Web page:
May 8, 1985.
 Homicide — First Degree Murder — Premeditation — What Constitutes. The premeditation element of first degree murder (RCW 9A.32.030(1)(a)) is the mental state of thinking over beforehand, deliberating, reflecting, or weighing or reasoning for a period of time, however short. Premeditation precedes the formation of a specific intent to kill.
 Homicide — First Degree Murder — Premeditation — Proof — Time To Effect Death. The fact that the method used to bring about death took an appreciable amount of time is not sufficient, by itself, to establish premeditation. ( State v. Smith, 12 Wn. App. 720, is overruled insofar as it is inconsistent.)
 Criminal Law — Review — Reversal of Conviction — Lesser Offense. Upon the reversal of a criminal conviction, an appellate court can find the defendant guilty of a lesser offense if the trier of fact necessarily found the elements of the lesser offense beyond a reasonable doubt.
ALEXANDER, J., dissents by separate opinion.
Nature of Action: The defendant was charged with aggravated first degree murder for raping and strangling a mentally retarded woman. Superior Court: The Superior Court for Clallam County, No. 6295, James I. Maddock, J. Pro Tem., on November 29, 1982, entered a judgment on a verdict of guilty.
Court of Appeals: Holding that the evidence of premeditation was insufficient, the court reverses the judgment, finds the defendant guilty of second degree murder, and remands for resentencing.
Timothy K. Ford and Kathryn Ross (of Jones, Ross, Luke, Casteel Mallory), for appellant.
David H. Bruneau, Prosecuting Attorney, for respondent.
We are asked to decide whether the time to effect death by manual strangulation is alone sufficient to support a finding of premeditation in the absence of any other evidence supporting such a finding. We hold it is not. Accordingly, we reverse the conviction of Charles Dean Bingham for aggravated first degree murder. We also overrule State v. Smith, 12 Wn. App. 720, 531 P.2d 843 (1975), to the extent that it can be read to hold otherwise.
Leslie Cook, a retarded adult living at the Laurisden Home in Port Angeles, was raped and strangled on February 15, 1982. Bingham was the last person with whom she was seen. The two of them got off the Port Angeles-Sequim bus together at Sequim about 6 p.m. on February 15. They visited a grocery store and two residences. The last of these was Enid Pratt's where Bingham asked for a ride back to Port Angeles. When he was refused, he said they would hitchhike. They took the infrequently traveled Old Olympic Highway. Three days later, Cook's body was discovered in a field approximately 1/4 mile from the Pratt residence.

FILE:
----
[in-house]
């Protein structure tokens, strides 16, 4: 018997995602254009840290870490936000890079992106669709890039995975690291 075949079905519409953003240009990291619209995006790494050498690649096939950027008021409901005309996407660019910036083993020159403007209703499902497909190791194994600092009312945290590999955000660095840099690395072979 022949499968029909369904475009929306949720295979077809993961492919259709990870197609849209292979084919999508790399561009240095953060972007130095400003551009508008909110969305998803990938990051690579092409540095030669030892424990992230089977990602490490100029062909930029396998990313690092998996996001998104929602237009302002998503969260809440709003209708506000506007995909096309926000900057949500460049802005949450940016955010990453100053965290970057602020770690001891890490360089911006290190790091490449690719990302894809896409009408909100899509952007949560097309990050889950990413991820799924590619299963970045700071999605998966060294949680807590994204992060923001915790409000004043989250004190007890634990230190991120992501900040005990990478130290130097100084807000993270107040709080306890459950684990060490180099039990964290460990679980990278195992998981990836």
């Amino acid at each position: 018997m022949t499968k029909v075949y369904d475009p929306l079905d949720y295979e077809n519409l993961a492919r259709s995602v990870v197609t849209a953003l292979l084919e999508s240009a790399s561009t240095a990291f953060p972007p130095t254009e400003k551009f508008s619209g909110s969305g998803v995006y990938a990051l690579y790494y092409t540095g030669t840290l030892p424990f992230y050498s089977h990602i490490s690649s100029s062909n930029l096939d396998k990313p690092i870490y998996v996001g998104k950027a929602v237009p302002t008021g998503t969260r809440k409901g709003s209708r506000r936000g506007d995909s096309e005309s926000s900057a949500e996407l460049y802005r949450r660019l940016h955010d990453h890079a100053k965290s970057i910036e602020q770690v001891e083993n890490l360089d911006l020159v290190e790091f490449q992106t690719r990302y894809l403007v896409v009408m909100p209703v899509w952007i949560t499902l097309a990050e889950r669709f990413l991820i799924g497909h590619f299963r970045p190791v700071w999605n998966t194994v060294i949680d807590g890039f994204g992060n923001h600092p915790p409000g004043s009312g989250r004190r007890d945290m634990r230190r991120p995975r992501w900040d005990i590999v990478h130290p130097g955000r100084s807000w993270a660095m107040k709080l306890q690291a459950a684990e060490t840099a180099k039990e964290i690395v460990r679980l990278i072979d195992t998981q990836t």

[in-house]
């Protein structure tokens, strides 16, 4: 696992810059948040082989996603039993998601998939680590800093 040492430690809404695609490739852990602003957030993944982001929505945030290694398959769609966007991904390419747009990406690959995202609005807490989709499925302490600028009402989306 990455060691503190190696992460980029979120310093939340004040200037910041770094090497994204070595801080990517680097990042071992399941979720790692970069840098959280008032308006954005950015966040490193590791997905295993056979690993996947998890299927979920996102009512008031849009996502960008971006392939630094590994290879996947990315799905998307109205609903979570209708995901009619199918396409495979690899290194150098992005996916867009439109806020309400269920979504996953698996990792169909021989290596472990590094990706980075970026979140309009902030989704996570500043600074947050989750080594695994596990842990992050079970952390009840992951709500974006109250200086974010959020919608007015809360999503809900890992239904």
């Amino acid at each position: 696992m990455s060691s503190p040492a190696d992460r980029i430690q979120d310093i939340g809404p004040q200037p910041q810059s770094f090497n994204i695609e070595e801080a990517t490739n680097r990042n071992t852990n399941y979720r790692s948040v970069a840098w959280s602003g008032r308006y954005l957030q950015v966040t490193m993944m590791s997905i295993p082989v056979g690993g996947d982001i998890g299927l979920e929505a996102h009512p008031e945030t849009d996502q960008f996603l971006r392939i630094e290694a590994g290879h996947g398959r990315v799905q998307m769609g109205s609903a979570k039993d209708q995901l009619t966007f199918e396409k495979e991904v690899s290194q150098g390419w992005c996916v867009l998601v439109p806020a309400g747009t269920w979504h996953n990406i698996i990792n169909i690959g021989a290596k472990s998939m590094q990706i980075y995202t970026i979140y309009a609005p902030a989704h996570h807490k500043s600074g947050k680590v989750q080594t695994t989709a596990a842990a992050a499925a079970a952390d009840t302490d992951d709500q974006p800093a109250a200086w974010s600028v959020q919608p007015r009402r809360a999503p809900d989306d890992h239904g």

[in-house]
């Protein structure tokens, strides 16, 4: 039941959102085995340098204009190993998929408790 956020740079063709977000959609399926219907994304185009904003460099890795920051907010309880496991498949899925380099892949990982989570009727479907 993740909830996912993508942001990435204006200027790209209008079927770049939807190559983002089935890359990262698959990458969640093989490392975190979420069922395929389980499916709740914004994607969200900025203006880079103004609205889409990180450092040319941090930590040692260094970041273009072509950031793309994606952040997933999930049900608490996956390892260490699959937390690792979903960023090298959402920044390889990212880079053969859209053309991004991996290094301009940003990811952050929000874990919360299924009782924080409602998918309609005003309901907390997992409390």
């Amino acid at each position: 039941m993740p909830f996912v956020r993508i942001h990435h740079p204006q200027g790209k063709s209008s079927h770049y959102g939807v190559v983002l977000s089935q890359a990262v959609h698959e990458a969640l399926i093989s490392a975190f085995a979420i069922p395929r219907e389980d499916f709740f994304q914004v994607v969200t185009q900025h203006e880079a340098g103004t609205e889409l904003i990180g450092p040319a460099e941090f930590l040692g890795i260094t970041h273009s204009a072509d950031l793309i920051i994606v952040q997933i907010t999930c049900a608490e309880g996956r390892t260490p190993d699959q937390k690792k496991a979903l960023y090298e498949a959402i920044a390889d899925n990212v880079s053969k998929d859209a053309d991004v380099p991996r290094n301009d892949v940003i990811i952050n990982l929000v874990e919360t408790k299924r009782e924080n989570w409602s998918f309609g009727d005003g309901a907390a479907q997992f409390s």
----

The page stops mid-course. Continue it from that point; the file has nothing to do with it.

At trial, the State's expert testified that, in order to cause death by strangulation, Cook's assailant would have had to maintain substantial and continuous pressure on her windpipe for 3 to 5 minutes. The State contended that this alone was enough to raise an inference that the murder was premeditated. The trial judge agreed because of State v. Smith, supra. Therefore, it allowed the issue of premeditation to go to the jury. The jury convicted Bingham of aggravated first degree murder, rape being the aggravating circumstance. On appeal, counsel for Bingham concedes that a finding of guilty of murder was justified; he challenges only the finding of premeditation, contending that the evidence was insufficient to support it. We agree.
In Smith, there was some evidence of motive and of preparation. The opinion, however, does not focus sharply on this evidence but can be read to hold the time element alone sufficient to support premeditation. It can also be read to hold that more is required, inasmuch as it refers to events preceding the killing and makes passing reference to "the circumstances surrounding the child's death". 12 Wn. App. at 732. Our purpose in referring to Smith is to clear up this confusion.
It should also be noted that Smith was decided before our Supreme Court adopted the beyond a reasonable doubt standard enunciated in State v. Green, 94 Wn.2d 216, 616 P.2d 628 (1980), for testing the sufficiency of the evidence to support a jury finding.
[1, 2] Premeditation is a separate and distinct element of first degree murder. It involves the mental process of thinking over beforehand, deliberation, reflection, weighing or reasoning for a period of time, however short, after which the intent to kill is formed. State v. Brooks, 97 Wn.2d 873, 651 P.2d 217 (1982). The time required for manual strangulation is sufficient to permit deliberation. See RCW 9A.32.020(1); State v. Gaines, 144 Wn. 446, 258 P. 508 (1927), cert. denied, 277 U.S. 81 (1928). However, time alone is not enough. The evidence must be sufficient to support the inference that the defendant not only had the time to deliberate, but that he actually did so. To require anything less would permit a jury to focus on the method of killing to the exclusion of the mental process involved in the separate element of premeditation.